Education

Category archives for Education

I mentioned last week that I’m giving a talk at Vanderbilt tomorrow, but as they went to the trouble of writing a press release, the least I can do is share it: It’s clear that this year’s Forman lecturer at Vanderbilt University, Chad Orzel, will talk about physics to almost anyone. After all, two of…

How Does Angular Momentum Emerge?

Yesterday’s post about VPython simulation of the famous bicycle wheel demo showed that you can get the precession and nutation from a simulation that only includes forces. But this is still kind of mysterious, from the standpoint of basic physics intuition. Specifically, it’s sort of hard to see how any of this produces a force…

The Emergence of Angular Momentum

The third of the great physics principles introduced in our introductory mechanics courses is the conservation of angular momentum, or the Angular Momentum Principle in the language of the Matter and Interactions curriculum we use. This tends to be one of the hardest topics to introduce, in no small part because it’s the last thing…

Just How Idiotic Are GPAs?

Yesterday’s quick rant had the slightly clickbait-y title “GPAs are Idiotic,” because, well, I’m trying to get people to read the blog, y’know. It’s a little hyperbolic, though, and wasn’t founded in anything but a vague intuition that the crude digitization step involved in going from numerical course averages to letter grades then back to…

GPA’s Are Idiotic

I was thinking about something only tangentially related to grading, when it struck me that the way we go about generating student grade point averages is the kind of mind-bogglingly stupid system that requires lots of smart people working together to produce. Two very different groups of smart people, with very different ways of looking…

I keep forgetting to mention these, but I have two talks coming up: 1) Tonight, March 17, I’m talking about Eureka to the Mid-Hudson Astronomical Association on the campus of SUNY New Paltz. This is a version of the talk I gave in Bristol, UK over the summer, but with the soccer content replaced with…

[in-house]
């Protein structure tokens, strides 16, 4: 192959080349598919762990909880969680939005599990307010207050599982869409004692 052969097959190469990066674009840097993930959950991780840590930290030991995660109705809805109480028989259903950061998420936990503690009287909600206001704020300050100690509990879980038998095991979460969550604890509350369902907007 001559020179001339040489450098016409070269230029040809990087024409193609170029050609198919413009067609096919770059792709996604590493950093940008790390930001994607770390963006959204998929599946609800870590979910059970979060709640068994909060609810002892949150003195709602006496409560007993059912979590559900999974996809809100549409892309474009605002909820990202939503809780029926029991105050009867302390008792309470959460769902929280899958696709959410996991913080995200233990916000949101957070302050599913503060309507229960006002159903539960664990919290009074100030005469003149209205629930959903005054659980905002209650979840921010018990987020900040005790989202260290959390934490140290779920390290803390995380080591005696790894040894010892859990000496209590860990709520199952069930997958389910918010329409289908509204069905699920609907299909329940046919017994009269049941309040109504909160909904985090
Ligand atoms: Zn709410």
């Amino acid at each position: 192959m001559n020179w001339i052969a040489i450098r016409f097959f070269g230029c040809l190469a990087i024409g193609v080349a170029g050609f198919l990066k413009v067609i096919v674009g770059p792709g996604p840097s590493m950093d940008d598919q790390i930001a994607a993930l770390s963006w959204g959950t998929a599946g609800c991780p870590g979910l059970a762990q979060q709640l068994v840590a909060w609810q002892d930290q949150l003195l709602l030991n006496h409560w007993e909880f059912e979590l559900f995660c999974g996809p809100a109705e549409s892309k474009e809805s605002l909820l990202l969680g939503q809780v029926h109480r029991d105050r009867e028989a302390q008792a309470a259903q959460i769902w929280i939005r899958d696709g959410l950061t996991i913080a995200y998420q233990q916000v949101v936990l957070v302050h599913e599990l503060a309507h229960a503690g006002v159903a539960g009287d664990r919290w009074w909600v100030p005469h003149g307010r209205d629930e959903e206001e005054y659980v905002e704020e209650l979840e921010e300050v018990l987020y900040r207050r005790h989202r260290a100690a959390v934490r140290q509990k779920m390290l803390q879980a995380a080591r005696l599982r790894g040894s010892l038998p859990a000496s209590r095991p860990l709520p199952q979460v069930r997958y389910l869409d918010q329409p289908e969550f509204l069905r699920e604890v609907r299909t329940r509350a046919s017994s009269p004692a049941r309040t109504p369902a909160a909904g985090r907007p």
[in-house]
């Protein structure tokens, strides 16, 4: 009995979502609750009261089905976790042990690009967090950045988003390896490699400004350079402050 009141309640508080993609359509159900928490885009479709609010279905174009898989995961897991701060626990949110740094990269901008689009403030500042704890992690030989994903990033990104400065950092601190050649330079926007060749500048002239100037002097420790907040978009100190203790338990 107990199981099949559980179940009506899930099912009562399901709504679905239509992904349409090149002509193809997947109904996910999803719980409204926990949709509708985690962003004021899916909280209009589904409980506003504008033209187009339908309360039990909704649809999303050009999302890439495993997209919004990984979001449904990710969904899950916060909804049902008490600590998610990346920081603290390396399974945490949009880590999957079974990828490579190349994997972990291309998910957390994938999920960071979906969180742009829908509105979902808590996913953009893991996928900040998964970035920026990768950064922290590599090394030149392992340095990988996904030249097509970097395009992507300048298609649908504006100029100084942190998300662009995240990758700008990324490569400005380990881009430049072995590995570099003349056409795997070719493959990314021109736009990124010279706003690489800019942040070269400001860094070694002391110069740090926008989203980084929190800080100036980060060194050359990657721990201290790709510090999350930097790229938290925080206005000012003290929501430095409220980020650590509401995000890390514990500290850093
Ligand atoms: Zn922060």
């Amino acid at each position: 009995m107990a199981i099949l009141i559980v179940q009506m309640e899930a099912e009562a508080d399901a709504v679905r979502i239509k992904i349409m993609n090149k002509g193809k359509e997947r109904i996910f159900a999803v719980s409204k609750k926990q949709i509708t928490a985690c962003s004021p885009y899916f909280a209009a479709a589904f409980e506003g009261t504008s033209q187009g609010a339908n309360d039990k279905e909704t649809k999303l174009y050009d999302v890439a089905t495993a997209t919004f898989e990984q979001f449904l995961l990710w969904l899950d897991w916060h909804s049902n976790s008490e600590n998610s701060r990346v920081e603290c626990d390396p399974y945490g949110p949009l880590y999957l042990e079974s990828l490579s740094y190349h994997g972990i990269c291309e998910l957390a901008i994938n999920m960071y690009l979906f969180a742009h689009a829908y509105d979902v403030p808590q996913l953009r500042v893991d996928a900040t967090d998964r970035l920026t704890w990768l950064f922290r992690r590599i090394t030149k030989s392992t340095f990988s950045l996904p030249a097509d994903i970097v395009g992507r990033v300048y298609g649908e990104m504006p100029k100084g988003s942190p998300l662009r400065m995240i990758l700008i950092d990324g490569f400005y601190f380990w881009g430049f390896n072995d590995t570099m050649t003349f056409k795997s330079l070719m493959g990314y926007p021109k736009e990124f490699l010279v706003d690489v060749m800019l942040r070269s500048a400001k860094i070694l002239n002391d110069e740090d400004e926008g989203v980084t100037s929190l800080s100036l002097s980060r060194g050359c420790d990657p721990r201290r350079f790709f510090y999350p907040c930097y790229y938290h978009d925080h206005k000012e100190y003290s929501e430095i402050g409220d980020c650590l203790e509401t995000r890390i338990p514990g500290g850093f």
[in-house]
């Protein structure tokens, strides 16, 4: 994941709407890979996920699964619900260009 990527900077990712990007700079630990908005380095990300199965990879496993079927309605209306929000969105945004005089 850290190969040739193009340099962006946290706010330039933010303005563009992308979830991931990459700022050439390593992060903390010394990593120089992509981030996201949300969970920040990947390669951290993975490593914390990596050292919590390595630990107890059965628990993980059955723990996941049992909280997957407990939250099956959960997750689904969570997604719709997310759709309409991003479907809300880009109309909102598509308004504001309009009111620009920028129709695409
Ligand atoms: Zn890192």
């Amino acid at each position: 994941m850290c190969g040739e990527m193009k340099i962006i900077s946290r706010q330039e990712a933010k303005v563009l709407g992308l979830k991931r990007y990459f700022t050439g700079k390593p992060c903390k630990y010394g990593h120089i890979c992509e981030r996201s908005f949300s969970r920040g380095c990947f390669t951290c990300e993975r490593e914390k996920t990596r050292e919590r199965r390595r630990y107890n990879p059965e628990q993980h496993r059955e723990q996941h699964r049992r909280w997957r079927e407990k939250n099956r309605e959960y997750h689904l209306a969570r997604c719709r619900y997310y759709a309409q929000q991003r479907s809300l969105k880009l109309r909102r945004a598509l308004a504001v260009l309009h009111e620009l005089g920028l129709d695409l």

STEM Gender Gaps and Draft Dodging

It’s always a pleasure to see former students doing well, and to that end, we invited one of my former thesis students, Mike Mastroianni, class of 2007, to give a colloquium talk last week in the department. Mike went to physics grad school for a couple of years after graduation, but decided he was more…

The Two-Box Addition Game

SteelyKid’s school does a “March Math Madness” thing, and this year all the kids in her class are being asked to practice “Math Facts” for ten minutes a night. This appears to be motivated by some requirement that students be able to rattle off basic addition problems at high speed. So there are flash cards…

UPDATE: The application form is now live. A few years back, I became aware of Mike Brotherton’s Launch Pad Astronomy Workshop, and said “somebody should do this for quantum physics.” At the time, I wasn’t in a position to do that, but in the interim, the APS Outreach program launched the Public Outreach and Informing…

Back on Thursday when I was waiting to be annoyed by a speech, one of the ways I passed time was reading stuff on my phone, which included This Grantland piece about Charles Barkley and “advanced stats”. In it, Bryan Curtis makes the argument that while Barkley’s recent comments disparaging statistical tools seem at first…